Enteritis is an infection of the gastrointestinal tract characterized by the
sudden onset of vomiting and diarrhea, rapid pulse, fever,
apathy, and depression. The vomitus and diarrhea may contain blood. Dehydration occurs rapidly. Dogs under 1 year of age and those over 10 are
particularly susceptible to the effects of dehydration and shock.
The most common cause of infectious enteritis in dogs is
parvovirus. Salmonella, E. coli, camphylobacter, and
other bacteria are also responsible for some cases.
Coprophagia is the name given
to the habit of eating stools-either the dog’s own
or another animal’s. Cats’ stools seem particularly tempting to dogs.
Most dogs with coprophagia are well nourished and show no evidence of a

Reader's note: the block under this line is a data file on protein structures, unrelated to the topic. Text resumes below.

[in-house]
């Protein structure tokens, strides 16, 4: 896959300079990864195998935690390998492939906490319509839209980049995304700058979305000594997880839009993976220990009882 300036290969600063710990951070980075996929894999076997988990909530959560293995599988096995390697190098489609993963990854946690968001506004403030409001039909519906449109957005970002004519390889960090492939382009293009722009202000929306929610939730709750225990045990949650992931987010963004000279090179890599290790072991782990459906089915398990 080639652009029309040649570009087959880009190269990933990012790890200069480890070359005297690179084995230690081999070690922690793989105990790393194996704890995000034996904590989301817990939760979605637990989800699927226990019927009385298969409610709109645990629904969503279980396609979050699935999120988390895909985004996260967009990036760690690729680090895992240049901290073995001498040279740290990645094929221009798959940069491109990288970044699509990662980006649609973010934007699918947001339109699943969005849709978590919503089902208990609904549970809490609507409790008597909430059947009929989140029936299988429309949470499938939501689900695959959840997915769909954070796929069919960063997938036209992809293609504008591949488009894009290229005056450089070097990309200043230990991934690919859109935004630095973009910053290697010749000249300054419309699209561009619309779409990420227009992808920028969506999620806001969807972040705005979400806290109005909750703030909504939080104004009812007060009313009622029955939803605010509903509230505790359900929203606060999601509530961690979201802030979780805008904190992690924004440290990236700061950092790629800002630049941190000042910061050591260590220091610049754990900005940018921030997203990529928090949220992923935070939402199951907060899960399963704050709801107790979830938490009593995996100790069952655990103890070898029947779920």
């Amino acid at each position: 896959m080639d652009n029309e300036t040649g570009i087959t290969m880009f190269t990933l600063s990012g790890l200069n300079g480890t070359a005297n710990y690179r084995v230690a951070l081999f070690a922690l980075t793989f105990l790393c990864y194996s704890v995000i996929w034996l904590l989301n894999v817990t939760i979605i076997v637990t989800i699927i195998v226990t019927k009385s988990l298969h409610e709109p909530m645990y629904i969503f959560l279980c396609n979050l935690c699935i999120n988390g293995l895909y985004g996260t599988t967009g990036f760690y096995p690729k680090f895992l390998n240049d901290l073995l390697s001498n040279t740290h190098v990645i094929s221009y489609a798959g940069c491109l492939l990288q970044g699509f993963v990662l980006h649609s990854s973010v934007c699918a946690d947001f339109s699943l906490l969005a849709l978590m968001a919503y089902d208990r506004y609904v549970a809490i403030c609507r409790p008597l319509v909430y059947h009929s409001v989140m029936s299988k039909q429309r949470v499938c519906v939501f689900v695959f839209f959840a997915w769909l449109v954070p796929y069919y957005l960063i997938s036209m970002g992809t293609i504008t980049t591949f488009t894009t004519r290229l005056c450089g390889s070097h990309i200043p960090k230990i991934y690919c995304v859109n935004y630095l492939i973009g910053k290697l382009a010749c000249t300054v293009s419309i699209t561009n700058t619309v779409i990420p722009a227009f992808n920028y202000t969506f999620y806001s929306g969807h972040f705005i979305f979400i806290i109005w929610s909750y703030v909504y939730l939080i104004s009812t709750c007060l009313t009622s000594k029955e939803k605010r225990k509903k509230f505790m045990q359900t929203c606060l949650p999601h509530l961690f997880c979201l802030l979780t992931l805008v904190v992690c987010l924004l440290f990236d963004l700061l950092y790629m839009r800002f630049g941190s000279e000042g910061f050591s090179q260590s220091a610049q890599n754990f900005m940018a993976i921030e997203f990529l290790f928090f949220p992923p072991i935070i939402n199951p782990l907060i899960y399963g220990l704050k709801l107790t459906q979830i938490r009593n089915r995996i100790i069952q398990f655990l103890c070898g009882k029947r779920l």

nutrient deficiency that would account for the compulsion to eat stools. These
individuals may have acquired a taste preference for stools beginning in
puppyhood. Other reasons sometimes suggested for stool eating include boredom
and confinement in close quarters, such...
The bacteria Clostridium perfringens produces canine hemorrhagic
gastroenteritis. This disease begins suddenly with vomiting, followed in two to
three hours by a profuse, bloody diarrhea. Small breeds, particularly Miniature
Schnauzers and Toy Poodles, have a predisposition for hemorrhagic
Garbage poisoning and ingesting poisons
and toxic chemicals produces signs and symptoms similar to those of acute
enteritis. When diarrhea and vomiting occur together, the dog’s condition is
serious and warrants an immediate trip to the veterinarian.
Treatment: This is directed toward prompt replacement of fluids and
electrolytes. Intravenous fluids may be necessary. Antibiotics that are effective
against the causative bacteria may be administered. Medications to control
vomiting and/or diarrhea may also be needed.
WebMD Veterinary Reference from "Dog Owner's Home Veterinary Handbook"